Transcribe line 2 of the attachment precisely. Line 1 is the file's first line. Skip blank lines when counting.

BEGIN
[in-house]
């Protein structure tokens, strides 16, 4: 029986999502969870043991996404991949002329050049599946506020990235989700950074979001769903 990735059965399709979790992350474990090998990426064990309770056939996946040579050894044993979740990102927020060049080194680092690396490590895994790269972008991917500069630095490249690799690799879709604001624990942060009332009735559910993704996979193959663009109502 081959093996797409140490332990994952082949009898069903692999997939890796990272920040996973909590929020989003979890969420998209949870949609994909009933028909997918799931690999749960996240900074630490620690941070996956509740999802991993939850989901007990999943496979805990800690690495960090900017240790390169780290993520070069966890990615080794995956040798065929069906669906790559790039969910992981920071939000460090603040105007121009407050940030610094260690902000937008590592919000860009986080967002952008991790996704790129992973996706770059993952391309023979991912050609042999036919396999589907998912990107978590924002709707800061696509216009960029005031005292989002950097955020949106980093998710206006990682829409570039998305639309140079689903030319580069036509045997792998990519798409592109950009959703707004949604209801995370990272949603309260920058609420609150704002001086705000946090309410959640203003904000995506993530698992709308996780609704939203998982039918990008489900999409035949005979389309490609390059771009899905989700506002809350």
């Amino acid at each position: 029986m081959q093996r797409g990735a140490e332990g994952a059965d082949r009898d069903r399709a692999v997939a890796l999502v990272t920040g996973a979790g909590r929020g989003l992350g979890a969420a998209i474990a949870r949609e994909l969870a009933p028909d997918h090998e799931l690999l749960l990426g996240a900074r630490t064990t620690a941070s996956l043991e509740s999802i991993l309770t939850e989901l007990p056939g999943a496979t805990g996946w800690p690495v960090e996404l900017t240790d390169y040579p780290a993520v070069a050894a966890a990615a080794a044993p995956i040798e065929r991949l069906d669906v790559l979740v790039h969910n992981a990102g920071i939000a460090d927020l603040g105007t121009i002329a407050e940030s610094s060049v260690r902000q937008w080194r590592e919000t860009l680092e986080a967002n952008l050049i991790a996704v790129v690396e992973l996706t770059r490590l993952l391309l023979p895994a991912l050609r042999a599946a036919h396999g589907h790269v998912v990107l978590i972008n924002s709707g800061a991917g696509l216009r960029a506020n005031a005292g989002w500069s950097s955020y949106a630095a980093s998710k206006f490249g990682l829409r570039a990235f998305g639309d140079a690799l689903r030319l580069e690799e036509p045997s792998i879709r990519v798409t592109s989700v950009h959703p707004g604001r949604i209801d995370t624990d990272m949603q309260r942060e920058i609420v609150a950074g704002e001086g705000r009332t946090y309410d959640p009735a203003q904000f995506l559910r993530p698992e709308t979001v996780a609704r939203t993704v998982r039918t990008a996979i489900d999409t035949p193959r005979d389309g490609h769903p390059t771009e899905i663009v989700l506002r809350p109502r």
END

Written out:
């Protein structure tokens, strides 16, 4: 029986999502969870043991996404991949002329050049599946506020990235989700950074979001769903 990735059965399709979790992350474990090998990426064990309770056939996946040579050894044993979740990102927020060049080194680092690396490590895994790269972008991917500069630095490249690799690799879709604001624990942060009332009735559910993704996979193959663009109502 081959093996797409140490332990994952082949009898069903692999997939890796990272920040996973909590929020989003979890969420998209949870949609994909009933028909997918799931690999749960996240900074630490620690941070996956509740999802991993939850989901007990999943496979805990800690690495960090900017240790390169780290993520070069966890990615080794995956040798065929069906669906790559790039969910992981920071939000460090603040105007121009407050940030610094260690902000937008590592919000860009986080967002952008991790996704790129992973996706770059993952391309023979991912050609042999036919396999589907998912990107978590924002709707800061696509216009960029005031005292989002950097955020949106980093998710206006990682829409570039998305639309140079689903030319580069036509045997792998990519798409592109950009959703707004949604209801995370990272949603309260920058609420609150704002001086705000946090309410959640203003904000995506993530698992709308996780609704939203998982039918990008489900999409035949005979389309490609390059771009899905989700506002809350």